2. Bob
    What a great post. I shopped at the Mahoning, Austintown and Boardman Plazas. The plazas sucked the life out of downtown stores. The next evolution of shopping at the two malls was a huge leap. I was entranced at the openings of both malls-just beautifully done.
    Thanks for the memories!

  3. Hi Bob, I lived in the Wickliffe area of Austintown and remember the Mahoning Plaza so well. JC Penny had a basement level as did Murphy’s. I remember cutting grass so I could go to Murphy’s to buy toys and at Easter getting to pick out one of the dyed peeps with the heat lamps in the pen. I got my first bike, a Western Flyer, from the Western Auto store. Then came the Austintown Plaza. My mom would buy our school clothes either at the Mahoning Penney’s or Austintown Fisher’s Dept. Store until they built the Strouss’ Austintown store. Good memories!

  4. Pingback: Growing Up in Working Class Youngstown — Top Ten of 2016 | Bob on Books

  5. Used to work at Holly and saved my “pay” for records at the little record store at the Mahoning Plaza! they even had separate rooms to listen before you purchased! Thanks for the memories

  6. Ah, Penney’s in the Mahoning Plaza. Mom was working there from the day her youngest started school. She started in giftwrap and just last week my sister-in-law commented how my brother had chided here for not having the skills he’d learned in those days.
    It was mid 60’s that the Krogers? Loblaws? closed and JCP took it over as a toy store. Best. Christmas. Ever.

  7. There was a Gray Drugs in the Mahoning Plaza. It is where we spent time looking at the latest comic books that were published. They also had a soda fountain/diner in the rear of the store. Great place to get a cherry Coke. Were there many times in the late 50’s and early 60’s.

  8. The north side of Liberty Plaza actually still exists, and the one store that I could remember always being there – since the Gray Drugs, Lustig Shoes, Stambaugh’s Hardware, Oasis Records (later Music Oasis), Mahoning Bank, and the old laundromat had long ago fled or folded – was Radio Shack. Unfortunately, that company’s bankruptcy claimed it too earlier this year. As a 40-year-old Youngstown lifer who grew up on the north side, the Liberty Plaza (what’s left of it) is filled with memories for me. There was a toy store whose name I can’t remember, but when its closing led to a liquidation sale thirty-some years ago, my best friend and I went crazy in the Matchbox/Hot Wheels department. Later, Music Oasis became a favorite haunt. My first job out of high school was in Phar-Mor while I attended YSU. Back-to-school shopping with mom and my sister at Hills and Fashion Bug (they had young men’s clothes for awhile). Grocery shopping at Mavar’s. Discount hunting at D&K and Big Lots when times were hard. Washing clothes at the laundromat when the washer and/or dryer broke down. Every time I pull into that dumb Walmart parking lot, I run into the ghosts of these places and reminisce. There’s just enough of it left to add dimension to those memories.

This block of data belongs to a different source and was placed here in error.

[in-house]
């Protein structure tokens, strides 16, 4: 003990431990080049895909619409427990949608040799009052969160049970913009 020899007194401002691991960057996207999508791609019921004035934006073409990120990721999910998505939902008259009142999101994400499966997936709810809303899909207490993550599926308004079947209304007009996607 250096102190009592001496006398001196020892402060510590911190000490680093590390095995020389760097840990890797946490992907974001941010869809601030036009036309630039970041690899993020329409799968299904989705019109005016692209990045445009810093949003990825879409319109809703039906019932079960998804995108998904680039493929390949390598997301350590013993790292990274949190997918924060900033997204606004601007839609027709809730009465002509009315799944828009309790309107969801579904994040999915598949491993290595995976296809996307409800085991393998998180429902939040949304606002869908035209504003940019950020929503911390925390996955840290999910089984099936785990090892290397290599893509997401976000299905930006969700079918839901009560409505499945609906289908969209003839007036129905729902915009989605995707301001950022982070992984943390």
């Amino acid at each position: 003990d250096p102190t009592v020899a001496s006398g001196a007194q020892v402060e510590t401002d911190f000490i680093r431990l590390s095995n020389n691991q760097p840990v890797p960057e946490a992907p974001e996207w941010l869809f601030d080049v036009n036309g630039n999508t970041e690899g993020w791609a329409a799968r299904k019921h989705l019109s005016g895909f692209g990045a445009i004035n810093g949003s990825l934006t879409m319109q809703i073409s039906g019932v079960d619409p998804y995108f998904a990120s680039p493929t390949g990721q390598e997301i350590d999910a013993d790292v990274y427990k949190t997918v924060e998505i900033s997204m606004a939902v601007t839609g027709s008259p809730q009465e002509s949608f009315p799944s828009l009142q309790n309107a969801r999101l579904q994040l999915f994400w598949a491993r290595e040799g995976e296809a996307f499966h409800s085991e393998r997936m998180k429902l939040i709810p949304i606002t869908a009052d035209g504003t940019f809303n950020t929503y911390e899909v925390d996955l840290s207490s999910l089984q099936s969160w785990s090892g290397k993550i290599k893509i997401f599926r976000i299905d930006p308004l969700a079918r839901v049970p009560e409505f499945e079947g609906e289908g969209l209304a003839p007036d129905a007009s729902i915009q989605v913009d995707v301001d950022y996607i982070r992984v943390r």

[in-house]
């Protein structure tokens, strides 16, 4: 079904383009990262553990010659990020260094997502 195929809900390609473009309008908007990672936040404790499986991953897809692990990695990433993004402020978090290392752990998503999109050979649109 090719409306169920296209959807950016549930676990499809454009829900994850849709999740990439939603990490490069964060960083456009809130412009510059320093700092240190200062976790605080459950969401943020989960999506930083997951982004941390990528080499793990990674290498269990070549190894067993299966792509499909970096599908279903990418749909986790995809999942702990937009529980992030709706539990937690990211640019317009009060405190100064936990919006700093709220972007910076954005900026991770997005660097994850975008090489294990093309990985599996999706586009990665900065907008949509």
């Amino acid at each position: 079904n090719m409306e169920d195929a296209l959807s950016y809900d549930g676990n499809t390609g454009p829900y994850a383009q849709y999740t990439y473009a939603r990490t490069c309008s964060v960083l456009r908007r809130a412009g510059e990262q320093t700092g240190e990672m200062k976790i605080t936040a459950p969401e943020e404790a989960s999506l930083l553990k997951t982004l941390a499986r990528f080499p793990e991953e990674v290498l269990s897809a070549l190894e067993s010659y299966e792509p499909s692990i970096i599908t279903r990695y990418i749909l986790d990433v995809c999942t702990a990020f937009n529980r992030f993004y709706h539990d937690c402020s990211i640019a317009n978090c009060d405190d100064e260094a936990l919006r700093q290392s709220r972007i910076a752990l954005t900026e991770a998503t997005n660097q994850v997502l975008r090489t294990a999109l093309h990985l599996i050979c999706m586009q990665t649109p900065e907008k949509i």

P.S. – Could you possibly post a larger hi-def version of the photo that accompanies this article? I’d love a peek at what it looked like in the 60s. Thanks for the memories!

    • Thanks for sharing such detail about the plaza. I do not have a higher res photo but the Mahoning Valley Historical Society, my source for the picture, might.

  9. My grandparents lived across from the Mahoning Plaza. We would walk to Strauss Department store. Sometimes we would go to the Islay’s for a Klondike.

  10. Does anyone remember the name of the restaurant that was on the north end of the Liberty Plaza main structure in the mid to late 80’s or longer? That would have been in vicinity of the present Arby’s.